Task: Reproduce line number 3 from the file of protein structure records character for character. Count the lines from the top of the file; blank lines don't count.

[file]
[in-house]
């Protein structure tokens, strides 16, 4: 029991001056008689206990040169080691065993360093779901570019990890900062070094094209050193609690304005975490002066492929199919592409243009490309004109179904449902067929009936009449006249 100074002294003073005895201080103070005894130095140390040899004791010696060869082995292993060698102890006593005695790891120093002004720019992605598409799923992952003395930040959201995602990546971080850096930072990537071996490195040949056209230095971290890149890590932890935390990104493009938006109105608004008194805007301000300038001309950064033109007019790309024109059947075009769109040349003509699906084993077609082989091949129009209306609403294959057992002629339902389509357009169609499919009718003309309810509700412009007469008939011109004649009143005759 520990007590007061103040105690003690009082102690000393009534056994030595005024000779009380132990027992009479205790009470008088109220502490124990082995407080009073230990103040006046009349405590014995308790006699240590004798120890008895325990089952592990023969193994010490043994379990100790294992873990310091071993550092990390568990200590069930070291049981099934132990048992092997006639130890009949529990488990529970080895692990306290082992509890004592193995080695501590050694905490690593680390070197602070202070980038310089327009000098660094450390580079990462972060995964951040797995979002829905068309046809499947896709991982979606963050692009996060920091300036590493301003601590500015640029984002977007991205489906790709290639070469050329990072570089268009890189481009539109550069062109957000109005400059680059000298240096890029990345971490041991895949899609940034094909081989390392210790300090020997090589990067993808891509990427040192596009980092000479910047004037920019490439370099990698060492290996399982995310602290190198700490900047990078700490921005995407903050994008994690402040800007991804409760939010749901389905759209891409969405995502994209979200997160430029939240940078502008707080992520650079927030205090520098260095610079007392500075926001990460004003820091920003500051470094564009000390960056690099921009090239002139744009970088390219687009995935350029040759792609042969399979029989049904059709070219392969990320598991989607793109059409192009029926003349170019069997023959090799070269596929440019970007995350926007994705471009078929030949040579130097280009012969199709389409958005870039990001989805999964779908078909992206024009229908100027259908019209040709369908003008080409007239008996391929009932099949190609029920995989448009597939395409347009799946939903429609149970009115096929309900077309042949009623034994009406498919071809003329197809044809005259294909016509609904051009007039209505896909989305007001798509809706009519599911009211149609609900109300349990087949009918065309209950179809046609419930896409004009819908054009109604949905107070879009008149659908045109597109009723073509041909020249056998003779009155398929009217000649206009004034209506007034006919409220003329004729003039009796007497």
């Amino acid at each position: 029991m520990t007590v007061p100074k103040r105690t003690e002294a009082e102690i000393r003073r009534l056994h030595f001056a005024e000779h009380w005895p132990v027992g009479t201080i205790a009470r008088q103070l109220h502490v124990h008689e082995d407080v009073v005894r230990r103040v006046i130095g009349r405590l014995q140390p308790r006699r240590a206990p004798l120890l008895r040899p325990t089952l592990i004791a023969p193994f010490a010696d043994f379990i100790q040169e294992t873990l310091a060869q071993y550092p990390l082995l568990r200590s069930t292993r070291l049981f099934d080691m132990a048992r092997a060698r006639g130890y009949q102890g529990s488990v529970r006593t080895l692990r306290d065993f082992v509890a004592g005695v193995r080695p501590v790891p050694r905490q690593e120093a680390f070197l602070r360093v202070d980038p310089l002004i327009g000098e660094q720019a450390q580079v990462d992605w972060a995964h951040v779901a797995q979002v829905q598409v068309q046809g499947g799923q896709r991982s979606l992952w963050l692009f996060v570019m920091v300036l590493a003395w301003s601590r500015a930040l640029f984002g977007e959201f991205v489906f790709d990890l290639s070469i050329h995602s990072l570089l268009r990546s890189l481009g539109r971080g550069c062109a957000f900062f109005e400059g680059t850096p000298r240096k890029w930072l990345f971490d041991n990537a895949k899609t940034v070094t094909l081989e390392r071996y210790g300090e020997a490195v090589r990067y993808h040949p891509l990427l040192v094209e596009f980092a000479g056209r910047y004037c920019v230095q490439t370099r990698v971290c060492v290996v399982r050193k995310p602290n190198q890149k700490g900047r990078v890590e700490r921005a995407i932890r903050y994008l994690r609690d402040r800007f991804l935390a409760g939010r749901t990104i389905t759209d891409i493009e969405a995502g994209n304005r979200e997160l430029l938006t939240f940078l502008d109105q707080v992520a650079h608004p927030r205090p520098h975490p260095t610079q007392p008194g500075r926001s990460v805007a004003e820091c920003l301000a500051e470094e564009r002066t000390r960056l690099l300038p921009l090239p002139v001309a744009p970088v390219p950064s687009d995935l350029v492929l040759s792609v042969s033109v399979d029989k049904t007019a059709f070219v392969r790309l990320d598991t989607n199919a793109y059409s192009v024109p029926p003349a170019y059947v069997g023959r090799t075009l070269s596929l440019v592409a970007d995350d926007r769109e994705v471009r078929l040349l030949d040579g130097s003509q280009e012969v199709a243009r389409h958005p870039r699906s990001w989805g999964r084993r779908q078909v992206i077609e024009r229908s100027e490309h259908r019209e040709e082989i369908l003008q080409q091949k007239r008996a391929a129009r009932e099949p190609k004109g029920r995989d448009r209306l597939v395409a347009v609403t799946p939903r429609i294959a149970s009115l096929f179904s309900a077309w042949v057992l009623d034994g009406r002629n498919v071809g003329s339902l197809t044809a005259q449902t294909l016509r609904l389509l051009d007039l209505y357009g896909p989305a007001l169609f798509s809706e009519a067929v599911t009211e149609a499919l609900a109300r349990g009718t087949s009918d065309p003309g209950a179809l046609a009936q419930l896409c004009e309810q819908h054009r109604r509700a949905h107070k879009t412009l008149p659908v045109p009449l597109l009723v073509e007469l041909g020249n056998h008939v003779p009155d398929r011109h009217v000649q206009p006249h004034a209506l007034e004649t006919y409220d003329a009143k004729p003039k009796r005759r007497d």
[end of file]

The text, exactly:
């Amino acid at each position: 029991m520990t007590v007061p100074k103040r105690t003690e002294a009082e102690i000393r003073r009534l056994h030595f001056a005024e000779h009380w005895p132990v027992g009479t201080i205790a009470r008088q103070l109220h502490v124990h008689e082995d407080v009073v005894r230990r103040v006046i130095g009349r405590l014995q140390p308790r006699r240590a206990p004798l120890l008895r040899p325990t089952l592990i004791a023969p193994f010490a010696d043994f379990i100790q040169e294992t873990l310091a060869q071993y550092p990390l082995l568990r200590s069930t292993r070291l049981f099934d080691m132990a048992r092997a060698r006639g130890y009949q102890g529990s488990v529970r006593t080895l692990r306290d065993f082992v509890a004592g005695v193995r080695p501590v790891p050694r905490q690593e120093a680390f070197l602070r360093v202070d980038p310089l002004i327009g000098e660094q720019a450390q580079v990462d992605w972060a995964h951040v779901a797995q979002v829905q598409v068309q046809g499947g799923q896709r991982s979606l992952w963050l692009f996060v570019m920091v300036l590493a003395w301003s601590r500015a930040l640029f984002g977007e959201f991205v489906f790709d990890l290639s070469i050329h995602s990072l570089l268009r990546s890189l481009g539109r971080g550069c062109a957000f900062f109005e400059g680059t850096p000298r240096k890029w930072l990345f971490d041991n990537a895949k899609t940034v070094t094909l081989e390392r071996y210790g300090e020997a490195v090589r990067y993808h040949p891509l990427l040192v094209e596009f980092a000479g056209r910047y004037c920019v230095q490439t370099r990698v971290c060492v290996v399982r050193k995310p602290n190198q890149k700490g900047r990078v890590e700490r921005a995407i932890r903050y994008l994690r609690d402040r800007f991804l935390a409760g939010r749901t990104i389905t759209d891409i493009e969405a995502g994209n304005r979200e997160l430029l938006t939240f940078l502008d109105q707080v992520a650079h608004p927030r205090p520098h975490p260095t610079q007392p008194g500075r926001s990460v805007a004003e820091c920003l301000a500051e470094e564009r002066t000390r960056l690099l300038p921009l090239p002139v001309a744009p970088v390219p950064s687009d995935l350029v492929l040759s792609v042969s033109v399979d029989k049904t007019a059709f070219v392969r790309l990320d598991t989607n199919a793109y059409s192009v024109p029926p003349a170019y059947v069997g023959r090799t075009l070269s596929l440019v592409a970007d995350d926007r769109e994705v471009r078929l040349l030949d040579g130097s003509q280009e012969v199709a243009r389409h958005p870039r699906s990001w989805g999964r084993r779908q078909v992206i077609e024009r229908s100027e490309h259908r019209e040709e082989i369908l003008q080409q091949k007239r008996a391929a129009r009932e099949p190609k004109g029920r995989d448009r209306l597939v395409a347009v609403t799946p939903r429609i294959a149970s009115l096929f179904s309900a077309w042949v057992l009623d034994g009406r002629n498919v071809g003329s339902l197809t044809a005259q449902t294909l016509r609904l389509l051009d007039l209505y357009g896909p989305a007001l169609f798509s809706e009519a067929v599911t009211e149609a499919l609900a109300r349990g009718t087949s009918d065309p003309g209950a179809l046609a009936q419930l896409c004009e309810q819908h054009r109604r509700a949905h107070k879009t412009l008149p659908v045109p009449l597109l009723v073509e007469l041909g020249n056998h008939v003779p009155d398929r011109h009217v000649q206009p006249h004034a209506l007034e004649t006919y409220d003329a009143k004729p003039k009796r005759r007497d």